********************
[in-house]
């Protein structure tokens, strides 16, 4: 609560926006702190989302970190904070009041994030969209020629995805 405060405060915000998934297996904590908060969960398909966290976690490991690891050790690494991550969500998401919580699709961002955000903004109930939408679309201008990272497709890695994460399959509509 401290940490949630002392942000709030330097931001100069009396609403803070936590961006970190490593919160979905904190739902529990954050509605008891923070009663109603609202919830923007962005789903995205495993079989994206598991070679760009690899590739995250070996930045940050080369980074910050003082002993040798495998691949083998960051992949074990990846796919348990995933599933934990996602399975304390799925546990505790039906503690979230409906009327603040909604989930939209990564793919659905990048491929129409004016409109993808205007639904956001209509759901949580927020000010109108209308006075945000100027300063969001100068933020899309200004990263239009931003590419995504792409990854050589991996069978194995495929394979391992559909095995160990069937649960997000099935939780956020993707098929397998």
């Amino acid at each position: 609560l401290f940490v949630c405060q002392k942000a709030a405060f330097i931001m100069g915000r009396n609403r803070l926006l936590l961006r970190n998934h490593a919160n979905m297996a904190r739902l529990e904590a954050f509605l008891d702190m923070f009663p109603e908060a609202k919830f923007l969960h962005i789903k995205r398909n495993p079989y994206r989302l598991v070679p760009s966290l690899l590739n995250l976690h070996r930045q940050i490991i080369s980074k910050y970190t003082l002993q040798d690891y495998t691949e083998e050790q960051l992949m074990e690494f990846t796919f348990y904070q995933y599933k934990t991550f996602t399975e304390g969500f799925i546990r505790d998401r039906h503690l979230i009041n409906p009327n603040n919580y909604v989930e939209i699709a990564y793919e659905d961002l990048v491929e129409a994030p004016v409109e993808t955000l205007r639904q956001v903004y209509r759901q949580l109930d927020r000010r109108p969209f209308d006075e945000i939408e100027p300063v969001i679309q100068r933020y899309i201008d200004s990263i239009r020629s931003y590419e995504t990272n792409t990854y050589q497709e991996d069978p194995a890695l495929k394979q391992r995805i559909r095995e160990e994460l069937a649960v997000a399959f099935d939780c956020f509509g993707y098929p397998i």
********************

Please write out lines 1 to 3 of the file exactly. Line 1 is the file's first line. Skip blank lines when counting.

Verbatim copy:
[in-house]
């Protein structure tokens, strides 16, 4: 609560926006702190989302970190904070009041994030969209020629995805 405060405060915000998934297996904590908060969960398909966290976690490991690891050790690494991550969500998401919580699709961002955000903004109930939408679309201008990272497709890695994460399959509509 401290940490949630002392942000709030330097931001100069009396609403803070936590961006970190490593919160979905904190739902529990954050509605008891923070009663109603609202919830923007962005789903995205495993079989994206598991070679760009690899590739995250070996930045940050080369980074910050003082002993040798495998691949083998960051992949074990990846796919348990995933599933934990996602399975304390799925546990505790039906503690979230409906009327603040909604989930939209990564793919659905990048491929129409004016409109993808205007639904956001209509759901949580927020000010109108209308006075945000100027300063969001100068933020899309200004990263239009931003590419995504792409990854050589991996069978194995495929394979391992559909095995160990069937649960997000099935939780956020993707098929397998």
């Amino acid at each position: 609560l401290f940490v949630c405060q002392k942000a709030a405060f330097i931001m100069g915000r009396n609403r803070l926006l936590l961006r970190n998934h490593a919160n979905m297996a904190r739902l529990e904590a954050f509605l008891d702190m923070f009663p109603e908060a609202k919830f923007l969960h962005i789903k995205r398909n495993p079989y994206r989302l598991v070679p760009s966290l690899l590739n995250l976690h070996r930045q940050i490991i080369s980074k910050y970190t003082l002993q040798d690891y495998t691949e083998e050790q960051l992949m074990e690494f990846t796919f348990y904070q995933y599933k934990t991550f996602t399975e304390g969500f799925i546990r505790d998401r039906h503690l979230i009041n409906p009327n603040n919580y909604v989930e939209i699709a990564y793919e659905d961002l990048v491929e129409a994030p004016v409109e993808t955000l205007r639904q956001v903004y209509r759901q949580l109930d927020r000010r109108p969209f209308d006075e945000i939408e100027p300063v969001i679309q100068r933020y899309i201008d200004s990263i239009r020629s931003y590419e995504t990272n792409t990854y050589q497709e991996d069978p194995a890695l495929k394979q391992r995805i559909r095995e160990e994460l069937a649960v997000a399959f099935d939780c956020f509509g993707y098929p397998i």